While it is fair to say that accounting is not thought of as the most glamorous of careers, this cannot be said of forensic accounting. This is because the forensic accounting investigation process can be utilised to uncover cases of fraud, embezzlement and theft.
Forensic accounting has become particularly important in recent years, with high-profile instances such as Tesco’s financial irregularities hitting the headlines. But what exactly is forensic accounting and how does it work?
What is Forensic Accounting?
Forensic accounting is a branch of accounting that deals with the investigation of a company’s financial records to try and uncover evidence of misconduct or fraud. It also provides in-depth analysis of the firm’s books that can be presented as evidence in court if necessary.
Forensic accountants can be thought of as being financial detectives who go through every single transaction that is recorded to try and find any illegal or fraudulent activity. The procedure has a wide range of uses, ranging from matrimonial disputes, to commercial disputes and shareholder disputes.
Forensic Accounting Investigation Techniques
There are several different forensic accounting investigation techniques that are used throughout every single procedure. These include:
The first thing a forensic accountant will do is review all of the company’s documents that are readily available, often starting with ones that are already in the public domain. This includes anything in the public database, corporate records and anything that is legally available online. Forensic accountants will also carry out a thorough background check of the company to gain an understanding of its past dealings.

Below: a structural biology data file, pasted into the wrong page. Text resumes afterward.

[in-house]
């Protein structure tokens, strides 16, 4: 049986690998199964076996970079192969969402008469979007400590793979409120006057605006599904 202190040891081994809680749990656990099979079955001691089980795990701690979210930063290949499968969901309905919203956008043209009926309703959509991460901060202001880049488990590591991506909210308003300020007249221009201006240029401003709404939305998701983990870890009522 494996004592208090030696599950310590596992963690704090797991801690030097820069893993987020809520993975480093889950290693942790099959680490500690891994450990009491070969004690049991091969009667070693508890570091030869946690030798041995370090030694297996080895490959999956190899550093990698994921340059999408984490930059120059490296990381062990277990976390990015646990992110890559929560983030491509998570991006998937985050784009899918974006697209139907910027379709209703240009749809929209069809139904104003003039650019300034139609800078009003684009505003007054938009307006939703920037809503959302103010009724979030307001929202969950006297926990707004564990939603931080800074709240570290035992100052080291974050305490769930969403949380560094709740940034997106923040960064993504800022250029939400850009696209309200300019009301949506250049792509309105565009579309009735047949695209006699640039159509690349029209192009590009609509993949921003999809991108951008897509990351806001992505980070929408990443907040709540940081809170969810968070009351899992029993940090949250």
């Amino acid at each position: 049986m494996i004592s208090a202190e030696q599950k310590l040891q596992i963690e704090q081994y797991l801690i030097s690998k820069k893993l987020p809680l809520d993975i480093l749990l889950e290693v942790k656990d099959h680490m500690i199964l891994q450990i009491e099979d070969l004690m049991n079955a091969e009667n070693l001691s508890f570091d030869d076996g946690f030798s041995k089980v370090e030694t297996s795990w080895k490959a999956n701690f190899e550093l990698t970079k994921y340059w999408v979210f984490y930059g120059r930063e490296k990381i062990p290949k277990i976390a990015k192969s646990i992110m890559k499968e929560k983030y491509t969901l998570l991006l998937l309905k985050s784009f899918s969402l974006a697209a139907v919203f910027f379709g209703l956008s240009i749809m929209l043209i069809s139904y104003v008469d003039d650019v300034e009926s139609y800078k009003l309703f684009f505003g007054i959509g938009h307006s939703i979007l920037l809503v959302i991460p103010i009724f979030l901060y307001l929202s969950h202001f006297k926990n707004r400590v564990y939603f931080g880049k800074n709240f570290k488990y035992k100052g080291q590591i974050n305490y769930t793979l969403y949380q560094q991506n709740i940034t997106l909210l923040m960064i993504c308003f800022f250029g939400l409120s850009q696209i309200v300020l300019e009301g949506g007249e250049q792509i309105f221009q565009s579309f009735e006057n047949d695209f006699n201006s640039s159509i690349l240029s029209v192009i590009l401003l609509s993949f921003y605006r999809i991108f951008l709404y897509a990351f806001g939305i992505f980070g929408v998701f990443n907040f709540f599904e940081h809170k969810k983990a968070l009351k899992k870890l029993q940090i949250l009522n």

This is an extremely useful forensic accounting investigation technique as it helps the investigator fully understand all of the facts of the case. It can also turn an unwilling witness into an extremely valuable source of information.
An interview should be used to thoroughly assess the gravity of the situation and prepare relevant questions that could aid the investigation further down the line. Discussions should take into account every little detail, while also looking at the bigger picture to ensure that no stone is left unturned.
Use Trustworthy Sources
Information that is gathered from trustworthy and confidential sources can be extremely valuable to any forensic accounting case. When a piece of information is gathered from one of these individuals, all efforts should be made to hide their identity to prevent anything untoward from happening. A forensic accountant should have as many confidential sources as possible, so they can virtually guarantee that the investigation will have a successful outcome.
This is one of the forensic accounting investigation techniques that is the most conventionally used. It mainly consists of monitoring and tracking all official emails and messages sent by people in the organisation. In more extreme cases, undercover investigations can also take place to try and uncover more information.
Thorough analysis of the evidence can point to the guilty party and also help investigators understand the extent of the fraud that has taken place. This analysis could also identify how secure the company is against future financial scams and install several measures to prevent anything like it from happening again.